Essay

15 Owls that Live in Washington State (and Where You’re Likely to See Them)

Only fifteen of the approximately 220 extant owl species may be found in the state of Washington. Discover which owls may be found in the Evergreen State, as well as where and when to see them, by reading on.

1. Barn Owl (Tyto alba)

These owls are widespread throughout the United States, and in Washington, they spend the most of the year there. Although they may adapt to a wide range of different habitats, they are most abundant in agricultural grounds and other open places.

2. Barred Owl (Strix varia)

Although they are uncommon in the Columbian Plateau, these owls can be seen all year round in tiny areas of the state. They like woodland places close to bodies of water.

3. Boreal Owl (Aegolius funereus)

In the eastern portion of the state, these owls are unusual year-round inhabitants. They like deep woodlands better.

4. Burrowing Owl (Athene cunicularia)

During the nesting season, the owls in question are a migratory species that are mainly located in the southeast area of the state, specifically the Columbia Plateau. They favor open environments with subterranean burrows. They are currently recognized under Washington’s State Wildlife Action Plan (SWAP) as a Species of Greatest Conservation Need (SGCN) due to their dwindling numbers.

5. Flammulated Owl (Psiloscops flammeolus)

During the breeding season, these owls are a migratory species that are rarely seen in the eastern part of the state (but sometimes in the Columbian Plateau). Mature montane conifer forests are home to them. They are currently recognized under Washington’s State Wildlife Action Plan (SWAP) as a Species of Greatest Conservation Need (SGCN) due to their dwindling numbers.

6. Great Gray Owl (Strix nebulosa)

The northern region of the state is home to these owls infrequently; they are mostly found in eastern Okanogan and western Ferry Counties. Their favored woodlands are mature conifers. They are currently recognized under Washington’s State Wildlife Action Plan (SWAP) as a Species of Greatest Conservation Need (SGCN) due to their dwindling numbers.

7. Great Horned Owl (Bubo virginianus)

These owls are among the most widespread in Washington and throughout North America. They live all year round and can be found in many different types of environments throughout the state.

8. Long-Eared Owl (Asio otus)

These owls are uncommon year-round residents in the eastern part of the state, and they may also be infrequently seen in the western part during the winter. Their preferred habitats are forested with access to open spaces.

9. Northern Hawk Owl (Surnia ulula)

Although they often live further north, these owls occasionally travel throughout the state during the winter.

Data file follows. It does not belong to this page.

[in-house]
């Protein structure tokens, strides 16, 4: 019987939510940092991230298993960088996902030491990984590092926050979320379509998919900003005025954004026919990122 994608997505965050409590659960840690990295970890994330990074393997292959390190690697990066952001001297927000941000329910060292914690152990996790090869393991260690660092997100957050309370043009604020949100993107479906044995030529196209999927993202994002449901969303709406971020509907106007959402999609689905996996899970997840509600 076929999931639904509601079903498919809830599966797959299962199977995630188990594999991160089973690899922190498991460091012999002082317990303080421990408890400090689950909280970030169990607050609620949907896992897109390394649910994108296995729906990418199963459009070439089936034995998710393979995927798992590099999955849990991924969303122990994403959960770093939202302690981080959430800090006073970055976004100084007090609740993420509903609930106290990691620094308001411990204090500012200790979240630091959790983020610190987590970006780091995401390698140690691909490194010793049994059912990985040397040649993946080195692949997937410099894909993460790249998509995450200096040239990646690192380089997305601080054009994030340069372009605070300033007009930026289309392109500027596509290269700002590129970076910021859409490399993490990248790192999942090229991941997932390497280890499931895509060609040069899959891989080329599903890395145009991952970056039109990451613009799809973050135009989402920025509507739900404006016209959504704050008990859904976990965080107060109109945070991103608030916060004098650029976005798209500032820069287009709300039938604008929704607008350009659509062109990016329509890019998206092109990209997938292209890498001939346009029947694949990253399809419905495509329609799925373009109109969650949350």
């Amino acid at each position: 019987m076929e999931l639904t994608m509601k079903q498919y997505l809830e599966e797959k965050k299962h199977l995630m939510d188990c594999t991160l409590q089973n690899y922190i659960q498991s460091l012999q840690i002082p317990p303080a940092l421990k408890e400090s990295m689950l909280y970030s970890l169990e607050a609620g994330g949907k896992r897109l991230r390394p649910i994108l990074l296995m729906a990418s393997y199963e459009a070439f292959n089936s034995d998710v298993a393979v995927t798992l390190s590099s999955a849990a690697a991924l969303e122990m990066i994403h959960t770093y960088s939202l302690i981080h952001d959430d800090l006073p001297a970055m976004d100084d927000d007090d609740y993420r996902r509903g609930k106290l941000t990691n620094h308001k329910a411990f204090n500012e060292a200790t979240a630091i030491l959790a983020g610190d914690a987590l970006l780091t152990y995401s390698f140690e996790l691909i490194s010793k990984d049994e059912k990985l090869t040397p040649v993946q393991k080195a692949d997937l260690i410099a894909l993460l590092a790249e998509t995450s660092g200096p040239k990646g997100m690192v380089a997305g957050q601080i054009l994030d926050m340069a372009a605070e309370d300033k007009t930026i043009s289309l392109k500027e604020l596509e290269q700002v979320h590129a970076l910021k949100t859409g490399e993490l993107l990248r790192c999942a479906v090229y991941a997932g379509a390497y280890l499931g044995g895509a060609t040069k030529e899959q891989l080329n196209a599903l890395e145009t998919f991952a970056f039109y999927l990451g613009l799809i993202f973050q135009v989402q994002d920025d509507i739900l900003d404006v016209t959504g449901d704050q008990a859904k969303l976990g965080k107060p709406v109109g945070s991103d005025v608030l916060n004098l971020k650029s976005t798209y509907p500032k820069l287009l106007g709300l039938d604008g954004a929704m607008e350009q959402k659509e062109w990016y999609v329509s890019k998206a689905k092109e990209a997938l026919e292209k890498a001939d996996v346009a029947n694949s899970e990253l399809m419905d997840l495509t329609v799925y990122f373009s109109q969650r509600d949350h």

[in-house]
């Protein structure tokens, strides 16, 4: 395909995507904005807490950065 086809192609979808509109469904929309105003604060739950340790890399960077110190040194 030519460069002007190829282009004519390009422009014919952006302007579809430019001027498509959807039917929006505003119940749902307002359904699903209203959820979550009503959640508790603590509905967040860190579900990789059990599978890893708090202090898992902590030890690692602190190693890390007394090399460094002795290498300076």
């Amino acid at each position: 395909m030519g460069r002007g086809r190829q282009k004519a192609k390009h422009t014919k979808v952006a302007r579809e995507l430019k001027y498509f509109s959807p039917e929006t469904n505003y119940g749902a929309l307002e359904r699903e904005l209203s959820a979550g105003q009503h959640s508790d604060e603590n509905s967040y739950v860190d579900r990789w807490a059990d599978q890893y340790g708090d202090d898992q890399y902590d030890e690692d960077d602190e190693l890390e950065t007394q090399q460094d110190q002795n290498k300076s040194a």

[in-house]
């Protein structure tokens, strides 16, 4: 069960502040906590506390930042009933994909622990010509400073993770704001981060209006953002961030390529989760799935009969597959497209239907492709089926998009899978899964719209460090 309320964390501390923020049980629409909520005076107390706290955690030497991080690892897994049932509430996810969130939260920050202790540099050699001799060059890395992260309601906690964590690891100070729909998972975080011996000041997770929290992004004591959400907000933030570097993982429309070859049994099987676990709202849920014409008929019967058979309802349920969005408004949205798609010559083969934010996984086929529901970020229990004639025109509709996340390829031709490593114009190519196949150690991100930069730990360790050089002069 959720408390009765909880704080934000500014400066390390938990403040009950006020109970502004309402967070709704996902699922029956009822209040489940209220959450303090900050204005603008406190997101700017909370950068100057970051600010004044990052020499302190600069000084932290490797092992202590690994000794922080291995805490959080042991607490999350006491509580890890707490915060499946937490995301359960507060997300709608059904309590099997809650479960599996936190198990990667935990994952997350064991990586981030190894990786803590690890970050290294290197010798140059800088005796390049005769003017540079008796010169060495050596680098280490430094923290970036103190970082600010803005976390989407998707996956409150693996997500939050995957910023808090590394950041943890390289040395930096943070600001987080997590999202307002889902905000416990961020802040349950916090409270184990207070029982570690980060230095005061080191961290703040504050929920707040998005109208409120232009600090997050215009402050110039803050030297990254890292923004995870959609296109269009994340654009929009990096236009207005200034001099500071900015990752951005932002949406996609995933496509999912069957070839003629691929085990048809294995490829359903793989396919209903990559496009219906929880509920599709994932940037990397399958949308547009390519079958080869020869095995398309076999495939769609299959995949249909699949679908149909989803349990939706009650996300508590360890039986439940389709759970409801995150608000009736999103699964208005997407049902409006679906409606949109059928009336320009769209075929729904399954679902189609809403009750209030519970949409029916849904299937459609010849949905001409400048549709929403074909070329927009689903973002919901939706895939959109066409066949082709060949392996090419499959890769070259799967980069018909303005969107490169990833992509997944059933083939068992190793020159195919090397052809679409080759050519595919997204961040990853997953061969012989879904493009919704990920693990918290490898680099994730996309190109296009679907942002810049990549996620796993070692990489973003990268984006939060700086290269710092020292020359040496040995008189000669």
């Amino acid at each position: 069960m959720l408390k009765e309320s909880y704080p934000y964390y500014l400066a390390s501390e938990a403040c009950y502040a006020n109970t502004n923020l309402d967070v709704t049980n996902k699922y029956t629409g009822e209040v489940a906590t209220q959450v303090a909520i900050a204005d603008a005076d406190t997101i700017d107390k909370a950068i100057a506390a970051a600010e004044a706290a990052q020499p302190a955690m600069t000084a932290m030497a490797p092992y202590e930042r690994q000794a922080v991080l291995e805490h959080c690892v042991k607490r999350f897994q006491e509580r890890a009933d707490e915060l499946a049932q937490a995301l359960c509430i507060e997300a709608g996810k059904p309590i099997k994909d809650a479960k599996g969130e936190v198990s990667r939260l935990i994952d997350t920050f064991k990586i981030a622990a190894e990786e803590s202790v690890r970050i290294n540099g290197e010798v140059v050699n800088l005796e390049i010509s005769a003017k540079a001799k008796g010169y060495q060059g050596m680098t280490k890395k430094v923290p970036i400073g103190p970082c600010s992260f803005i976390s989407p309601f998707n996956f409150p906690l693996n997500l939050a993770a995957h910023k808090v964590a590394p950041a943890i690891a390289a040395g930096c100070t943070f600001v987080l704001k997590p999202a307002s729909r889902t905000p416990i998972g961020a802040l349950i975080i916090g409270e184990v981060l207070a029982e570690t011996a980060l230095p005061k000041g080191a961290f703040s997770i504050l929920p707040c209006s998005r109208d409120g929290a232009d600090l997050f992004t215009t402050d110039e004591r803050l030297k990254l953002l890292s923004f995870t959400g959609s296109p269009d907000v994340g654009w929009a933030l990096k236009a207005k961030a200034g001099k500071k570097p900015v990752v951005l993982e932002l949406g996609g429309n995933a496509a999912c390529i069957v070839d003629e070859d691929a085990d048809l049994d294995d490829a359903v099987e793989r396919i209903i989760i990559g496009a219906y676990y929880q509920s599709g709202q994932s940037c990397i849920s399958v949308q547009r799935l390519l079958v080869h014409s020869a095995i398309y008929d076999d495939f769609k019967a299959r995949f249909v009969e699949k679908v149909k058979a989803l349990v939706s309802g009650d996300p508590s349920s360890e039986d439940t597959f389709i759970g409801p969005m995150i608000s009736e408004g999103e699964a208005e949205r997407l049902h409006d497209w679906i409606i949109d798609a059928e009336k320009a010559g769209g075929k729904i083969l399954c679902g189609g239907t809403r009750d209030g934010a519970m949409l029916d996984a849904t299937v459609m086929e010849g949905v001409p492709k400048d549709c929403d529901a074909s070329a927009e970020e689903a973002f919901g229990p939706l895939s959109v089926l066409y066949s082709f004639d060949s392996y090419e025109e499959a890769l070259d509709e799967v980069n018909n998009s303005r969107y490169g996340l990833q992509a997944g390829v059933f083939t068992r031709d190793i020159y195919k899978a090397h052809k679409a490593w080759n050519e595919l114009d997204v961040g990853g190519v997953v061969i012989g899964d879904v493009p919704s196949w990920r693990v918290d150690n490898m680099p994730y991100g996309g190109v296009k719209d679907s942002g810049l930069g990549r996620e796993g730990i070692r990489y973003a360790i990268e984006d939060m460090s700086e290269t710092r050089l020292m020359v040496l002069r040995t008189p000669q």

10. Northern Pygmy-Owl (Glaucidium gnoma)

Although they live throughout the year in most of the state, these owls are rarest in the Columbian Plateau and most abundant in the East Cascades. They favor regions with trees and water.

11. Northern Saw-Whet Owl (Aegolius acadicus)

In much of the state, these owls are year-round residents, though they are uncommon in the Columbia Plateau. They like deep woods close to bodies of water.

12. Short-Eared Owl (Asio flammeus)

Although they are rare year-round residents of the state, these owls have vanished from a large portion of their historic habitat in the western region. They like wide-open spaces. They are currently recognized under Washington’s State Wildlife Action Plan (SWAP) as a Species of Greatest Conservation Need (SGCN) due to their dwindling numbers.

13. Snowy Owl (Bubo scandiacus)

Although these owls breed in the Arctic tundra, they occasionally make an erratic winter migration to Washington state.

14. Spotted Owl (Strix occidentalis)

In the western part of the state, these owls are uncommon year-round inhabitants. Spotted owl numbers have drastically decreased due to the loss and fragmentation of their preferred old-growth coniferous forests caused by logging. The northern spotted owl (Strix occidentalis caurina), a subspecies found in the state, is currently classified as a Species of Greatest Conservation Need (SGCN) under Washington’s State Wildlife Action Plan (SWAP) due to their diminishing population. The federal government has classified it as Threatened as well.

15. Western Screech Owl (Megascops kennicottii)

In much of the state, these owls are year-round residents, though they are uncommon in the Columbia Plateau. Although they are found in many different settings with at least some trees for nesting, they are most commonly found in forests. They are currently recognized under Washington’s State Wildlife Action Plan (SWAP) as a Species of Greatest Conservation Need (SGCN) due to their dwindling numbers.